in art and design, there are no rules
STUDIO JOB’S NEW HOME IN MILAN
The Belgian designer has moved to Milan, where he recounts a newfound harmony with the place he calls home and a small group of Italian push-modernism
During MDW2019, we were invited to visit the Job Home in Porta Venezia, where Belgian designer Job Smeets has set up shop in his first permanent space in the city. To find out more, we sat down with the creative himself in his new Milan apartment.
The artist-designer behind Studio Job, like a modern Mastroianni in Divorce Italian Style, presents himself in ultra elegant striped pajamas — a quirky choice he pairs well with a handprinted Borsalino. As we enter, a smooth jazz vinyl plays in the background as he explains that he moved in to the apartment just four days ago — it’s the first time he’s ever lived in an old building. And for the first time, it’s clear: we’re not in a studio, or a gallery, but in Smeets’ new home in Milan.
“Nothing I say can be considered true and everything I say could be a lie”, he begins. “This idea of reality understood as absolute truth doesn’t exist anymore and it’s very exciting, because it can be a great source of inspiration. Even if there’s never really been a single reality in art and design.”
We ask him then, what could arise from the relationship between fake news and design? A question to which he responds with an anecdote: “My photographer is a master of Photoshop and the other day he edited one of my pieces into the Guggenheim in New York. It was so real that we posted it on Instagram, saying: ‘the new Studio Job exhibit at the Guggenheim.”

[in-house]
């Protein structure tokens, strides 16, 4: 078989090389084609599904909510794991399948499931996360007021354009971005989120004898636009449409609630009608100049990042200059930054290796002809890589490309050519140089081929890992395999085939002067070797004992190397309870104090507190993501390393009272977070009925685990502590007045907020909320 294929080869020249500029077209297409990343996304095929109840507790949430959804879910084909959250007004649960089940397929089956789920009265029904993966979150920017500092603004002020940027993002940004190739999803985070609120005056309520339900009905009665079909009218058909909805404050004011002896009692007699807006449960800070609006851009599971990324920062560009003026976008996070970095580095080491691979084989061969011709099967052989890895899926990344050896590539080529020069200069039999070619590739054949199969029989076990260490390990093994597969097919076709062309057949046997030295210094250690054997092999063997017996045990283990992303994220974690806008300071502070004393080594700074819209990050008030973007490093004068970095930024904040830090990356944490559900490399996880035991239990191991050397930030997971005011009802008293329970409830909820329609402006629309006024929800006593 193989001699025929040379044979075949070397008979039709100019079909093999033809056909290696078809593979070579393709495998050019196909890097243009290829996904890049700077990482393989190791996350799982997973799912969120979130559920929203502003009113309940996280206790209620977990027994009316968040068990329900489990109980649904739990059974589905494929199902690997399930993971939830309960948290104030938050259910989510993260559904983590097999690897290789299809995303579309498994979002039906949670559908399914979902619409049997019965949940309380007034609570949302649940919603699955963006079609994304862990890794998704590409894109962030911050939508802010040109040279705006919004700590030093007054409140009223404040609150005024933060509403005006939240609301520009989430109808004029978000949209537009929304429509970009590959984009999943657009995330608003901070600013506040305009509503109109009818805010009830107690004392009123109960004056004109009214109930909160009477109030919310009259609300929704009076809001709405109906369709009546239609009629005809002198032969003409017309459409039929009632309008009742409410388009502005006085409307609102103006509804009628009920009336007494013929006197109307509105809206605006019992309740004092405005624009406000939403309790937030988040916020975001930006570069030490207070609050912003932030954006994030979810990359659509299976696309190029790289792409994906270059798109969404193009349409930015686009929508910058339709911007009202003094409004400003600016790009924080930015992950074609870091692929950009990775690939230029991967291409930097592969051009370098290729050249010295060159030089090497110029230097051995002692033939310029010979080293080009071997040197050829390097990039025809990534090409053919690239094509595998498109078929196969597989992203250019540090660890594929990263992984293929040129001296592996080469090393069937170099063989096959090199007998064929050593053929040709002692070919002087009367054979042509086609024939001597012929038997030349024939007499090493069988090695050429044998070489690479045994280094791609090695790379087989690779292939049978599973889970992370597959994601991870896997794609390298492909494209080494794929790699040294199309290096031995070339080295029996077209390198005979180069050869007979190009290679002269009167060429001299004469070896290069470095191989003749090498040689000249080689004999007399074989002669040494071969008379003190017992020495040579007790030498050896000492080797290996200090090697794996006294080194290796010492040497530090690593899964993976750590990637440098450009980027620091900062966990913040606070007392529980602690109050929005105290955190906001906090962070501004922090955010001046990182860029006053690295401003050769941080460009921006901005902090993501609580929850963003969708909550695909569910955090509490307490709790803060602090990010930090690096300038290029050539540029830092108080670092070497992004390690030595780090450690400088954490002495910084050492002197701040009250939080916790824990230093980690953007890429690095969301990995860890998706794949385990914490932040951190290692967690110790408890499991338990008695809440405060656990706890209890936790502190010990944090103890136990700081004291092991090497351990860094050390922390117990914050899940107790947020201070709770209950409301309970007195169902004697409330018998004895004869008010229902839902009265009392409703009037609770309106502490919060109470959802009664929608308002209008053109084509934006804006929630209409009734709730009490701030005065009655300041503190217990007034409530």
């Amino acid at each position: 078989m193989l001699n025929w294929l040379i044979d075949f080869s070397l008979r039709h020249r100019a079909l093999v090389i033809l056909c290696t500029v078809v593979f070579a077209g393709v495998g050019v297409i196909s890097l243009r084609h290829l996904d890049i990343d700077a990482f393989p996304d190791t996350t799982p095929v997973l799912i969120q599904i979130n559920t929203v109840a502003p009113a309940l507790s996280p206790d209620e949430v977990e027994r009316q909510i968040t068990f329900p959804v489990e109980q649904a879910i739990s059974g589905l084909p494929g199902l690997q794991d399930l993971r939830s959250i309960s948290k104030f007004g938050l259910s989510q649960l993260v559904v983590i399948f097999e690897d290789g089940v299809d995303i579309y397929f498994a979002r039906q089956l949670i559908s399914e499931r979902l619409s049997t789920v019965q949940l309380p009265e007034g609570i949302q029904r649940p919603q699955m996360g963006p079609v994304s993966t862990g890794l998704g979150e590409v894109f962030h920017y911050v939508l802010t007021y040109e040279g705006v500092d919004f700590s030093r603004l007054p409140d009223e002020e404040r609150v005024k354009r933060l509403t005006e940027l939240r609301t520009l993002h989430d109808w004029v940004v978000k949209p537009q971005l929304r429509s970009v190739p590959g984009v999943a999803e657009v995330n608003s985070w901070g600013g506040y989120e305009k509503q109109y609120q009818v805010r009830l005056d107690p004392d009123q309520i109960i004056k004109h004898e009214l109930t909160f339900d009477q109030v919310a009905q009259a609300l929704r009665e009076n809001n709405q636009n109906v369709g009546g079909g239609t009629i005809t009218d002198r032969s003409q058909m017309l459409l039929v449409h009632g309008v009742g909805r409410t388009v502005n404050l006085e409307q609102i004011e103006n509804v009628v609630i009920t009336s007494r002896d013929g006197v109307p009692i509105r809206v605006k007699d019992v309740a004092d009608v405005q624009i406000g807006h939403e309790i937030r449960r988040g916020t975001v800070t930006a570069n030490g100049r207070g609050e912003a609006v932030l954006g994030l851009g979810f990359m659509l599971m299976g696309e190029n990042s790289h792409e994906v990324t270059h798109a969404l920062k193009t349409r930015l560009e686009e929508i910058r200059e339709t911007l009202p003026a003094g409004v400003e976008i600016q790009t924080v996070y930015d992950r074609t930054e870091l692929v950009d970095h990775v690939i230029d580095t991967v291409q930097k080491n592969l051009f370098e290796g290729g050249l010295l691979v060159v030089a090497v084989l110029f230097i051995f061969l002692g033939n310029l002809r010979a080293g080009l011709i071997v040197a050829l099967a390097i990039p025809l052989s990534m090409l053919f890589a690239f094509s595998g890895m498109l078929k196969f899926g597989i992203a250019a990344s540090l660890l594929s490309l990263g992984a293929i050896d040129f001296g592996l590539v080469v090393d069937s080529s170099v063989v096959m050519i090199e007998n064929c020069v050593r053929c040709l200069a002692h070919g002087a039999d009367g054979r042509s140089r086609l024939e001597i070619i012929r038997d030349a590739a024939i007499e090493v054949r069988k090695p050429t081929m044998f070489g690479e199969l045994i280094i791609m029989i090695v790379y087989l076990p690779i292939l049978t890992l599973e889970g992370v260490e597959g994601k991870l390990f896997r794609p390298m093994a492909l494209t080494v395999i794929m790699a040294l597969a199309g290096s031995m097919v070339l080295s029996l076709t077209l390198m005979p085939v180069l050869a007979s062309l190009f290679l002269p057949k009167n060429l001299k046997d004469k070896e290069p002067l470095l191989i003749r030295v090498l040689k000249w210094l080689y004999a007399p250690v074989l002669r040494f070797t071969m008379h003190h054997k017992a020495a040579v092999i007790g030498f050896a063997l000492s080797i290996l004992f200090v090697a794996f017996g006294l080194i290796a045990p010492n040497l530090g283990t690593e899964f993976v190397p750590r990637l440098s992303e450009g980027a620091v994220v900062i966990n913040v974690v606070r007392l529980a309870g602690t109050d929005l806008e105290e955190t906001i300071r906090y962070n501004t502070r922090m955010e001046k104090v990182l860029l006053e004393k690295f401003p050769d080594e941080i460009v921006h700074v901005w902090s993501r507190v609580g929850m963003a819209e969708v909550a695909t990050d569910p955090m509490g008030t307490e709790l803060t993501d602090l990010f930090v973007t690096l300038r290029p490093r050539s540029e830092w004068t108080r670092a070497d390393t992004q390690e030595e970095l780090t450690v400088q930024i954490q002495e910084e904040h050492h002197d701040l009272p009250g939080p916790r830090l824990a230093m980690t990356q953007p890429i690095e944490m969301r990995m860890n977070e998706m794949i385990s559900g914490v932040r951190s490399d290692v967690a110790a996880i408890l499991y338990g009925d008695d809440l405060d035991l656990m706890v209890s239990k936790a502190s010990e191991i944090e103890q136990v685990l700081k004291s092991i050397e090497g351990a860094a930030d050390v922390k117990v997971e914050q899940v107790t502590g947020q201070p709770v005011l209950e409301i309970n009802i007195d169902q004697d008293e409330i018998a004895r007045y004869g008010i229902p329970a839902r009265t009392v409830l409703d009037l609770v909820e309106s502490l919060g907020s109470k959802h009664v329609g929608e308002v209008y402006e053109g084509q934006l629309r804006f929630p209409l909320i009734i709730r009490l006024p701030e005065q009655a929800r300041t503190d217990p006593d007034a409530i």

When asked what the reaction to this provocation was, he replies, “none, not even a warning from the Museum. Perhaps they saw it as an artistic expression”, adding, “what I’m trying to say, is that falsification is an important ingredient in the creative world.”
With a volcanic sense of creativity, a larger than life personality, and a penchant for exploring the unconventional, it’s hard to fit Smeets into any category or template. “In my projects, I only put what is strictly necessary. In fact, in art and design, there are no rules, the only rules are those we impose ourselves. Essentially, you can do what you want, but under one condition: that the result is pleasant.”
So, we ask, what is beauty for the artist and designer? “The concept changes constantly, but if a piece designed 20 years ago manages to encapsulate the vision of that period, it’s able to stick over time and eventually becomes a part of history…” What is it that sticks? “Impertinence and not following the rules, but it’s a difficult line to walk — one that keeps you constantly on the edge, where it’s very easy to fall.”
“Up until just ten years ago, perhaps even still today, notoriety in design was based on that one chair you designed back in the day. Instead, I believe that one should constantly create — in your mind or on paper — producing drawings, collages, paintings, sculptures, or even doing business or collecting. You should always take a position in life, but what I say as a collector can be vastly different than what I do as an artist.”